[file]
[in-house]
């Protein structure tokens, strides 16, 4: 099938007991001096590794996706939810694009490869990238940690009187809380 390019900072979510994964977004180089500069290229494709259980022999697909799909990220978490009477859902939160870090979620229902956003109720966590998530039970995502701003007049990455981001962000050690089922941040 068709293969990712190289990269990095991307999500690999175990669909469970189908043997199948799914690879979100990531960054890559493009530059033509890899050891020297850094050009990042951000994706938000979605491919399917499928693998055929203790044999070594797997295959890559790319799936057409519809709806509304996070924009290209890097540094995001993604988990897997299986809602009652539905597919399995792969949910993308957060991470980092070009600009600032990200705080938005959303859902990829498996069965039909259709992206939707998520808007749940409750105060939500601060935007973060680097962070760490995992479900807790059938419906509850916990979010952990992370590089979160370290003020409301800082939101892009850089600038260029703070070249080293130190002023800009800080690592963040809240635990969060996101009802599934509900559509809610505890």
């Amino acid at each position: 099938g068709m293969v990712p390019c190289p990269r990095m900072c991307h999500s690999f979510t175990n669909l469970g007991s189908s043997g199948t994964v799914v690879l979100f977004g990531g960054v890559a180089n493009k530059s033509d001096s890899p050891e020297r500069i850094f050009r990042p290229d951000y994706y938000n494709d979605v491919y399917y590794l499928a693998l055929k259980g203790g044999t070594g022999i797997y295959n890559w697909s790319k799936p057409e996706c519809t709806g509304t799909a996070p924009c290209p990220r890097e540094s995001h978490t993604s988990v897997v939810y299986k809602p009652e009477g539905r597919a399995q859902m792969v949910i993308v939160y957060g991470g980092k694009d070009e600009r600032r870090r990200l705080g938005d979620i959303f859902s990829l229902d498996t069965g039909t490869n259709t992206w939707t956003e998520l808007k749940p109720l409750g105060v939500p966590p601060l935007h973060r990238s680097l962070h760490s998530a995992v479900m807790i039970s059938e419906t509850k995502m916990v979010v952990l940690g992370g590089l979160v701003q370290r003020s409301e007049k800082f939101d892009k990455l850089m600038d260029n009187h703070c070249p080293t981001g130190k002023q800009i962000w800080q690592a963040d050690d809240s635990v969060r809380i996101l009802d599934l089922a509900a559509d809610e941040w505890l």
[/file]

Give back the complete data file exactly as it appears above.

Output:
[in-house]
């Protein structure tokens, strides 16, 4: 099938007991001096590794996706939810694009490869990238940690009187809380 390019900072979510994964977004180089500069290229494709259980022999697909799909990220978490009477859902939160870090979620229902956003109720966590998530039970995502701003007049990455981001962000050690089922941040 068709293969990712190289990269990095991307999500690999175990669909469970189908043997199948799914690879979100990531960054890559493009530059033509890899050891020297850094050009990042951000994706938000979605491919399917499928693998055929203790044999070594797997295959890559790319799936057409519809709806509304996070924009290209890097540094995001993604988990897997299986809602009652539905597919399995792969949910993308957060991470980092070009600009600032990200705080938005959303859902990829498996069965039909259709992206939707998520808007749940409750105060939500601060935007973060680097962070760490995992479900807790059938419906509850916990979010952990992370590089979160370290003020409301800082939101892009850089600038260029703070070249080293130190002023800009800080690592963040809240635990969060996101009802599934509900559509809610505890």
């Amino acid at each position: 099938g068709m293969v990712p390019c190289p990269r990095m900072c991307h999500s690999f979510t175990n669909l469970g007991s189908s043997g199948t994964v799914v690879l979100f977004g990531g960054v890559a180089n493009k530059s033509d001096s890899p050891e020297r500069i850094f050009r990042p290229d951000y994706y938000n494709d979605v491919y399917y590794l499928a693998l055929k259980g203790g044999t070594g022999i797997y295959n890559w697909s790319k799936p057409e996706c519809t709806g509304t799909a996070p924009c290209p990220r890097e540094s995001h978490t993604s988990v897997v939810y299986k809602p009652e009477g539905r597919a399995q859902m792969v949910i993308v939160y957060g991470g980092k694009d070009e600009r600032r870090r990200l705080g938005d979620i959303f859902s990829l229902d498996t069965g039909t490869n259709t992206w939707t956003e998520l808007k749940p109720l409750g105060v939500p966590p601060l935007h973060r990238s680097l962070h760490s998530a995992v479900m807790i039970s059938e419906t509850k995502m916990v979010v952990l940690g992370g590089l979160v701003q370290r003020s409301e007049k800082f939101d892009k990455l850089m600038d260029n009187h703070c070249p080293t981001g130190k002023q800009i962000w800080q690592a963040d050690d809240s635990v969060r809380i996101l009802d599934l089922a509900a559509d809610e941040w505890l």